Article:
ROSSVILLE – Starting today, Illinois Department of Agriculture officials are meeting individually with farmers and creditors affected by Kaufman Grain Co. going out of business.
On April 26, the Department of Agriculture assumed control of Kaufman Grain's elevators in Rossville, Rankin and East Lynn. The company voluntarily surrendered its Illinois Grain Dealer's and Illinois Grain Warehouse licenses.
Jeff Squibb, spokesman with the Department of Agriculture, said Kaufman Grain decided to go out of business so the responsibility of liquidating the grain at the three elevators and paying creditors falls to the Department of Agriculture.
Squibb said Kaufman Grain has sold off part of its business.
Les Busboom of Royal, who owns grain elevators in Royal and Collison, said he has purchased the Kaufman Grain elevator in Rossville. Busboom said he likely will need the additional elevator capacity to supply the ethanol plant that's being built near Royal.
"We needed more facilities," said Busboom, who added that the Rossville elevator is only about 30 miles from Royal.
He emphasized, however, that he has bought only the Rossville elevator, not any part of Kaufman Grain Co.
He expects to take over the Rossville elevator on July 1, or when it's empty.
The Rankin and East Lynn elevators have been sold to elevator owners in the Iroquois County area, Busboom said.
Agriculture department officials have been on site at Kaufman's main office at 309 E. Attica St. in Rossville, Squibb said, assessing the company's holdings.
Tuesday night, department officials held a meeting at the Rossville-Alvin High School building to inform farmers and creditors of how the claims process will work.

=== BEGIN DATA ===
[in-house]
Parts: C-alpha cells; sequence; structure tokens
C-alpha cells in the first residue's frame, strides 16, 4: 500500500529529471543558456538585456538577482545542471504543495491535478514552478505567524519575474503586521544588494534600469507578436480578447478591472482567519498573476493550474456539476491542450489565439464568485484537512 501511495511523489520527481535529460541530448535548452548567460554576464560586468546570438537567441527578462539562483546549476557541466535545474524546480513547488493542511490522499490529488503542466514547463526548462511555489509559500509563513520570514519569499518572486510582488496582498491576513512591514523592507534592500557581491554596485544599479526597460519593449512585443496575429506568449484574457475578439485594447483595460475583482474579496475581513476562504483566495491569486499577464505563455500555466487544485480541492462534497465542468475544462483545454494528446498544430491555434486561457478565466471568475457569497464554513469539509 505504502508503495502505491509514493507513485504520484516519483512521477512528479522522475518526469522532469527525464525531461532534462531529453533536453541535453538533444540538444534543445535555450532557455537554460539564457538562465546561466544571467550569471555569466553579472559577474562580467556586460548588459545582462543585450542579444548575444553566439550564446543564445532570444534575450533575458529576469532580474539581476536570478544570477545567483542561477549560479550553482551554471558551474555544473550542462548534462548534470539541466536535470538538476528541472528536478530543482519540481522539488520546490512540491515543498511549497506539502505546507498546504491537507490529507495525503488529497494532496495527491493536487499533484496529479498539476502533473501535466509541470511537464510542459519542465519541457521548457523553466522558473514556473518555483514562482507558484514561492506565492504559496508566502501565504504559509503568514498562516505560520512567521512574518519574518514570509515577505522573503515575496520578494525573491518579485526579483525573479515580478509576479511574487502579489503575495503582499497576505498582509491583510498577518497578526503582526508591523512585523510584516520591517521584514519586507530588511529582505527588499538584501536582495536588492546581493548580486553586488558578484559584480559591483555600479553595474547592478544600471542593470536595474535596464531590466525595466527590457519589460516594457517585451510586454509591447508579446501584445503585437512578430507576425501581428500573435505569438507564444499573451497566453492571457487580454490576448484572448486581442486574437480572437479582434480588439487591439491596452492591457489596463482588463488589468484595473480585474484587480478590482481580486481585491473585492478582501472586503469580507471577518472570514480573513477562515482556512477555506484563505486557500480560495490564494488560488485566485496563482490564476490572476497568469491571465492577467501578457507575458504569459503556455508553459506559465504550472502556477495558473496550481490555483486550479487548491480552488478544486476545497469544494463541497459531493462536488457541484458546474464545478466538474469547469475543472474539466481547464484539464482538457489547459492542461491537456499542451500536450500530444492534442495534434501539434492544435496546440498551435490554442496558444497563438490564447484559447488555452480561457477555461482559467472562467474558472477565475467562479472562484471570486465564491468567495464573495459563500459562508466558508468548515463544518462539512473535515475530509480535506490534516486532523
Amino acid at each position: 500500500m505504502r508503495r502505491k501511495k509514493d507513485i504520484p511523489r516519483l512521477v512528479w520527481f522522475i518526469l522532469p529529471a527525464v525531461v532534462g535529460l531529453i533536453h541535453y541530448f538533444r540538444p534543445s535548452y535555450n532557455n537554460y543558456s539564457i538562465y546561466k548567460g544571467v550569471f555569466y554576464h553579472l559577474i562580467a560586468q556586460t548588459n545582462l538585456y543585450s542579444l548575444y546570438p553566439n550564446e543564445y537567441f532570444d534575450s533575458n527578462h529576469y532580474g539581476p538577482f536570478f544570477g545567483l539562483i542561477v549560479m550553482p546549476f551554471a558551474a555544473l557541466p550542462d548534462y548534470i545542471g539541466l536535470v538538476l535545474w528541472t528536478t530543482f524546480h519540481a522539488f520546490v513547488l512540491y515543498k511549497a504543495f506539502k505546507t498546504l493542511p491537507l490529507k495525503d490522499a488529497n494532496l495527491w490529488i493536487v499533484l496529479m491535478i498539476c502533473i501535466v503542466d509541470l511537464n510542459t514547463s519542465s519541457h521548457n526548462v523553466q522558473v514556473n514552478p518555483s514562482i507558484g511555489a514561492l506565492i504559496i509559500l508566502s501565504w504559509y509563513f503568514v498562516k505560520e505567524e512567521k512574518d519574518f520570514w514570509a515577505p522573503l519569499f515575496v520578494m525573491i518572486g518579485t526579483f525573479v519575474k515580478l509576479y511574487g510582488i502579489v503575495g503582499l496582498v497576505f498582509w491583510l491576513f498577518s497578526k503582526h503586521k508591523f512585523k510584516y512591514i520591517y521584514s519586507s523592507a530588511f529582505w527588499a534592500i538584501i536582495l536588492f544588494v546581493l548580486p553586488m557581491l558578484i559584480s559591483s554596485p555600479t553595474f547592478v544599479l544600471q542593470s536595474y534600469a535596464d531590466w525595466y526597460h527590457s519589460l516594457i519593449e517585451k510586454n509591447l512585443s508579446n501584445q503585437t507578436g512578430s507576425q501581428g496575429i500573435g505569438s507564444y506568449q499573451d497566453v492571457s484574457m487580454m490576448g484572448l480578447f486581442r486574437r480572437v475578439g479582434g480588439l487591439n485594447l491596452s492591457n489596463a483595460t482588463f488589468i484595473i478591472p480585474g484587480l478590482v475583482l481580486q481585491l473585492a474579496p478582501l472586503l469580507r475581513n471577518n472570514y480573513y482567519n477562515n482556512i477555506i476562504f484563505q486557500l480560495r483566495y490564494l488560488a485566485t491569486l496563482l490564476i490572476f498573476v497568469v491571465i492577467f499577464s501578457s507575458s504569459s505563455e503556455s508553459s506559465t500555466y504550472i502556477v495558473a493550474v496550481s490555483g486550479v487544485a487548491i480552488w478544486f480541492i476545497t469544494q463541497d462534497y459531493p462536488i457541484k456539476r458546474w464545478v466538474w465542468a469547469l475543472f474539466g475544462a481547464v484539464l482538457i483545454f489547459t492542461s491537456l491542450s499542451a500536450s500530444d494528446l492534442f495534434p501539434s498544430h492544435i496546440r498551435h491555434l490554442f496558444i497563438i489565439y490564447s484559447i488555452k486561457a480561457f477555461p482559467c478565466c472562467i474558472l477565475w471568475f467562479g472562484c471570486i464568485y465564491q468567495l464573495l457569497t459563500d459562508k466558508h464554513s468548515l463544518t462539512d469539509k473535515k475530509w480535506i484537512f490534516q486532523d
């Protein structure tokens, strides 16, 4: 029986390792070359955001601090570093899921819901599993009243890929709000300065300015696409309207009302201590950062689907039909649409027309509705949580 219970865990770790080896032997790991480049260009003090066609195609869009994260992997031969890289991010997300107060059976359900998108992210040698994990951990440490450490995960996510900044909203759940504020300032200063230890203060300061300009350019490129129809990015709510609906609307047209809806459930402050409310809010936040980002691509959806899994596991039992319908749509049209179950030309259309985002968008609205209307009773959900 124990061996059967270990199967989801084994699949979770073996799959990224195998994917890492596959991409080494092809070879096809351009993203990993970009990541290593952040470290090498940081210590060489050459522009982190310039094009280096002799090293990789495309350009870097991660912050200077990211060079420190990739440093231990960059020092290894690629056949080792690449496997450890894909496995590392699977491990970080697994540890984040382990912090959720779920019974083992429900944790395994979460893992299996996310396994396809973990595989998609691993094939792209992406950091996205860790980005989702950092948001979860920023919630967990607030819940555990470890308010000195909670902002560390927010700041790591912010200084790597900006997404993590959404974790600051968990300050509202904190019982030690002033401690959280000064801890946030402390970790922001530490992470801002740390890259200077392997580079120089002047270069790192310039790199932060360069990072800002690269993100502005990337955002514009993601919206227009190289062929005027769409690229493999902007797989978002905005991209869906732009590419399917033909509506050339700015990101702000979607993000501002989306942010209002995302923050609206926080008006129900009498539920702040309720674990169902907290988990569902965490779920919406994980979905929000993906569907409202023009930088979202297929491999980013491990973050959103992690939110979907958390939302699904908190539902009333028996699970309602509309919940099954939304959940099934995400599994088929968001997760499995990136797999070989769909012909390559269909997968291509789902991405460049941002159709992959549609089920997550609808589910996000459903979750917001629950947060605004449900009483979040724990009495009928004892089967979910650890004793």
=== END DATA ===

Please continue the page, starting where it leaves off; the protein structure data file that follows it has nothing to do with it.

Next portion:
Anyone with a financial interest in the company's grain holdings, including producers with grain stored in one of the three elevators or anyone who has not been paid for grain sold to the company, is encouraged to contact department of agriculture officials by either visiting the Kaufman Grain office in Rossville or by calling the office at 217-748-6222. An appointment will then be scheduled.
Anyone who wants to file a claim must do so by July 24, Squibb said.
Department examiners have been assessing the situation, and Squibb said they expect that Kaufman's grain holdings and assets will be sufficient to pay everyone with an outstanding obligation.
"At this point, we see no troubles with that," Squibb said.
According to a press release from the Department of Agriculture, Kaufman Grain Co. was a member of the Illinois Grain Insurance Fund, which means all grain deposits at its facilities are protected under the Illinois Grain Code. Stored grain is protected at 100 percent of its close-out value, which is determined by the Department of Agriculture. Grain priced within 21 days of the date of failure also is covered at 100 percent, while grain held under a price-later contract is protected at 85 percent of the close-out value based on the length of time since delivery and pricing.